Tests on 40 bottles of wine from eight
countries found that, on average, each bottle contained four pesticides, with one containing 10.
Five of the 24
are classified as carcinogenic, although the report did not say whether the levels at which they were found
posed a health risk .
Elliott Cannell, of Pesticide Action Network, the organisation wh ich published the report, said: "The presence of pesticides in European wines is a growing problem. Many grape farmers are abandoning traditional methods of pest control in favour of using hazardous synthetic pesticides. This trend has a direct impact on the quality of European wines.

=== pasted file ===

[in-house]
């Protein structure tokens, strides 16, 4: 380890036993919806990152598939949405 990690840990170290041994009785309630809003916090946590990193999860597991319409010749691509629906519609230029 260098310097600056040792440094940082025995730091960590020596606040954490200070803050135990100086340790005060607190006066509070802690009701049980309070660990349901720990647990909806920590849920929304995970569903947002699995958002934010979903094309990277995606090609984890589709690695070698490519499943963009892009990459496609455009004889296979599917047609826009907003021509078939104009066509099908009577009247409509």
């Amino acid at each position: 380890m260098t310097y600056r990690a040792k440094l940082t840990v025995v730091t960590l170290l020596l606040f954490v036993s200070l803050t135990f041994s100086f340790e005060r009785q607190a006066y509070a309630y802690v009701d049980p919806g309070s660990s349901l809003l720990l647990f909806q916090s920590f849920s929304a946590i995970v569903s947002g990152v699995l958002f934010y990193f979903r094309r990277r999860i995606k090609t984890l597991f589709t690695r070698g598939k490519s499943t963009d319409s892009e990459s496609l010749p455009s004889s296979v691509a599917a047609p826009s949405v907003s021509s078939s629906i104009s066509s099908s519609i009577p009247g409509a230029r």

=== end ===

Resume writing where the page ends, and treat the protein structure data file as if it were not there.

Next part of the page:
"In two-thirds of cases the pesticide residues identified in this study relate to chemicals only recently adopted into mainstream grape production in the EU."
Wines tested included 10 each from France and Germany, and
bottles from Austria, Chile, Portugal, South Africa, Australia and Italy. All were on sale in the EU and three cost more than e200 per bottle.
The groups involved in the tests,
including Greenpeace and Friends of the Earth, are now calling for politicians and producers to remove dangerous pesticides from the food chain.
Cannell said: "The problem of food contamination needs a political solution and a retail solution.
"European politicians have a responsibility to end the use of hazardous pesticides in the EU."